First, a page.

When the states asked what Cosby did there, Mrs. Lublin said he replied, "I'm out there with my daughter, Lisa." (Lisa is the name she passes by.) Eventually they come into contact.
After Mrs Dickinson publicly opened her story late In 2014, Lublin began to rethink what really happened at the hotel that night.
"I started to accept it, yes something happened," she said. Her mother, upset to feel self-adhesive, began to call television shows, and Ms Lublin found himself on "Dr. Phil, "tells her story for the first time.
It took her six weeks to request the courage to file a police report, but when she did, a detective told her there was nothing they could do. Ms. Lublin felt like she had been slaughtered, but then recovered. "I'm a fighter," she said. In 2015, she successfully invited Nevada legislators to extend the statute for restrictions to obtain rape fees for 20 years from four years, but the change does not apply retroactively.
Ms. Lublin said she never hid what happens from her children, a daughter now 11 and a son, now 13, or from her sixth-grade students who sometimes came up after class and asked if she was watching TV. "Yes," she said, "And I'm working to change laws to protect you."
When evil online comments about her opponent called her a "liar" and a "whore" – inevitably arose, a student wrote back, "Ms Lublin is my teacher and she is a wonderful person."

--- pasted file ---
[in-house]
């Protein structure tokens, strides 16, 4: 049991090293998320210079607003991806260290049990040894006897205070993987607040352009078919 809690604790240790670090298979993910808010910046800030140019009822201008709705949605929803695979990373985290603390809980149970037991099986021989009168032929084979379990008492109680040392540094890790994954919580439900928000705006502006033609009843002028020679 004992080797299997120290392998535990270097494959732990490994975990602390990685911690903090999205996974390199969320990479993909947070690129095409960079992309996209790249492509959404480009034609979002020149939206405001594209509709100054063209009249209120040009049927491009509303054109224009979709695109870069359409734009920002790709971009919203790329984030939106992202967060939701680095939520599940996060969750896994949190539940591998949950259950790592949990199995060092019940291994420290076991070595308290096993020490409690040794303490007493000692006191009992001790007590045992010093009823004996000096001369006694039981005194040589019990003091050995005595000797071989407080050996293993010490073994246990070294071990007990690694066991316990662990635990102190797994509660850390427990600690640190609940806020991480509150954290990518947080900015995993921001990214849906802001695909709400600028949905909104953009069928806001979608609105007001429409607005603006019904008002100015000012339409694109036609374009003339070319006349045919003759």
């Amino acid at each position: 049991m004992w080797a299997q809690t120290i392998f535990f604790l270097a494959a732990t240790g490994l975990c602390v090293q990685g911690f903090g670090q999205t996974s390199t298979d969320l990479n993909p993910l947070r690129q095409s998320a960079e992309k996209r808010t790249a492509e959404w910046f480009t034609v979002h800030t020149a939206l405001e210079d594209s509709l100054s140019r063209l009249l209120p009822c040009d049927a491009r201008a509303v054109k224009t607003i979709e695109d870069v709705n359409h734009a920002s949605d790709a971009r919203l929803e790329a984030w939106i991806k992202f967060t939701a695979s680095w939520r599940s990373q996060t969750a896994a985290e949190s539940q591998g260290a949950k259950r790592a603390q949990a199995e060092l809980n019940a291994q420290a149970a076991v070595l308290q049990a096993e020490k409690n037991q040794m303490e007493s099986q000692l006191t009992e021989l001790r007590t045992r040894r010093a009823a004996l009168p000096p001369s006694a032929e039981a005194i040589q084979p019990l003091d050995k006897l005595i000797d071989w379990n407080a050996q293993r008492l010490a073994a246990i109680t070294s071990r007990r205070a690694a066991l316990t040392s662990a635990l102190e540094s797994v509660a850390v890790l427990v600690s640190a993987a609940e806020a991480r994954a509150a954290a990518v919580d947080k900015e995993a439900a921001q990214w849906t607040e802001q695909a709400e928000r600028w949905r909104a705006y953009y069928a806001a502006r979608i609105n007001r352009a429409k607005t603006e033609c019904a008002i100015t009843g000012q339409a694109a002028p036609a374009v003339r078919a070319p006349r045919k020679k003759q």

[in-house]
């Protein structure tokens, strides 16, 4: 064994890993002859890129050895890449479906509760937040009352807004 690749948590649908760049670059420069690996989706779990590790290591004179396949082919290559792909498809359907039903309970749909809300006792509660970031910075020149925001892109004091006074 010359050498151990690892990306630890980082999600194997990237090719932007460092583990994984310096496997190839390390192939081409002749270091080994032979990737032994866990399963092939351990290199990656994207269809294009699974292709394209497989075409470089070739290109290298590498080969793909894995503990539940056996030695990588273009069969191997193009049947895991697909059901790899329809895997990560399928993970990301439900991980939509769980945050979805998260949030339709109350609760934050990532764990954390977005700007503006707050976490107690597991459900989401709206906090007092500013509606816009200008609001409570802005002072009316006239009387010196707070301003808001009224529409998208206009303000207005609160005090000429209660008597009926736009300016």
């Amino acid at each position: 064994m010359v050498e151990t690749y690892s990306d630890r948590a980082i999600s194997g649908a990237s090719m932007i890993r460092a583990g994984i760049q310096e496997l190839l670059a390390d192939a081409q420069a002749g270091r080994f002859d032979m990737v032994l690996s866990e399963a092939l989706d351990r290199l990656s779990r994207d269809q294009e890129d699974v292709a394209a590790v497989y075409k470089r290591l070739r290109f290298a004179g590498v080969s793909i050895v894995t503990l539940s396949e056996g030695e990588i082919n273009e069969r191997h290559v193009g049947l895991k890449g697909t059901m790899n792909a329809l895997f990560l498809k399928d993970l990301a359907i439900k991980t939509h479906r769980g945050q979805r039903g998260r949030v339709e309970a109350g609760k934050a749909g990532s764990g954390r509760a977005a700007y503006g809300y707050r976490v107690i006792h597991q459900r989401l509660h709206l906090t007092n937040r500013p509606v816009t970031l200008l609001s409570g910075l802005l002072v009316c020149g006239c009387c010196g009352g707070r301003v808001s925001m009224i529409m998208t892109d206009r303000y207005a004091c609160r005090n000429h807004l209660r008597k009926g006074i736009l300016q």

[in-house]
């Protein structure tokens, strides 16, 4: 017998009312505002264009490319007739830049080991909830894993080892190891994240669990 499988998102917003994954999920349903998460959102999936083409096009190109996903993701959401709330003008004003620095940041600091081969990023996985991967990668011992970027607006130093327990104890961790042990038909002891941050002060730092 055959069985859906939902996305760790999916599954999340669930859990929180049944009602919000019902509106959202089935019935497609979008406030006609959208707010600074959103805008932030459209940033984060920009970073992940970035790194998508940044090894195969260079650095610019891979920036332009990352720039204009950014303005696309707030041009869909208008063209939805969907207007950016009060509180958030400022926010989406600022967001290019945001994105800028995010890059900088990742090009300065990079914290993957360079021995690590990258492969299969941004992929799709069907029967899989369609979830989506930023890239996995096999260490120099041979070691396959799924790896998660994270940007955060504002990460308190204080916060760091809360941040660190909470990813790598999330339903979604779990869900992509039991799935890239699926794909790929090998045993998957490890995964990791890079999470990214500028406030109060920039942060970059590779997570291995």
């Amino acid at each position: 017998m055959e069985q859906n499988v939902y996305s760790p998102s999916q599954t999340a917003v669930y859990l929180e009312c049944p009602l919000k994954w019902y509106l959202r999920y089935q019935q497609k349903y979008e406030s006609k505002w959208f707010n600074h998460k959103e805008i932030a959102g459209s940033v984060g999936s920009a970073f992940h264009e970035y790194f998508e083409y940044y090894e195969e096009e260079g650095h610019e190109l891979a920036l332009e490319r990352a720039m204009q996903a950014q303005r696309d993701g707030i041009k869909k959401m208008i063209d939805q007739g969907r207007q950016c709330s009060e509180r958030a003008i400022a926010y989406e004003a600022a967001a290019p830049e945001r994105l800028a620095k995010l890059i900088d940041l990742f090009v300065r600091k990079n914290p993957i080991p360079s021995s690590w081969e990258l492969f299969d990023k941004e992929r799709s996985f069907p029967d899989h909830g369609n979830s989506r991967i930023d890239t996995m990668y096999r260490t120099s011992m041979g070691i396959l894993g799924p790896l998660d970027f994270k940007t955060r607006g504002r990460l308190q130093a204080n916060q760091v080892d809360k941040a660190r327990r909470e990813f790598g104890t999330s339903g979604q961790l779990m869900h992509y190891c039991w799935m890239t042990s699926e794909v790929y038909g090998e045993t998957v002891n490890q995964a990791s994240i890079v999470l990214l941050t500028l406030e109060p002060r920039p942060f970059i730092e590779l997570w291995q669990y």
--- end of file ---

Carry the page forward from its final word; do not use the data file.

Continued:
Year 2017, which prosecutors prepared to try Mr Cosby for sexual assault against Andrea Constand, the former temple worker, contacted the detectives Ms Lublin and told her that she could be called a testimony as a "previously bad documentary" witness as a customer help prove a pattern of criminal behavior by cosby
"One of the reasons that district attorneys picked Lisa when they heard that she was talking about petting her hair," said her husband, Benjamin Lublin. "It was a marker for them."
She was not called Cosby's first attempt. Then, in mid March, just before Lublins left for a spring break cruise to Mexico, came the confirmation. Ms. Lublin would be one of five women called to strengthen Ms. Constand's testimony. The district law firm flew her and her husband to Philadelphia on a red-eyed flight on April 9th.
A couple of days later a detective picked them up from the hotel and drove them to the town hall. They are deposited in a testimony where they played with Turks, the Russian Labrador Therapist Dog, which the prosecutors had brought in to calm the nerves of the people.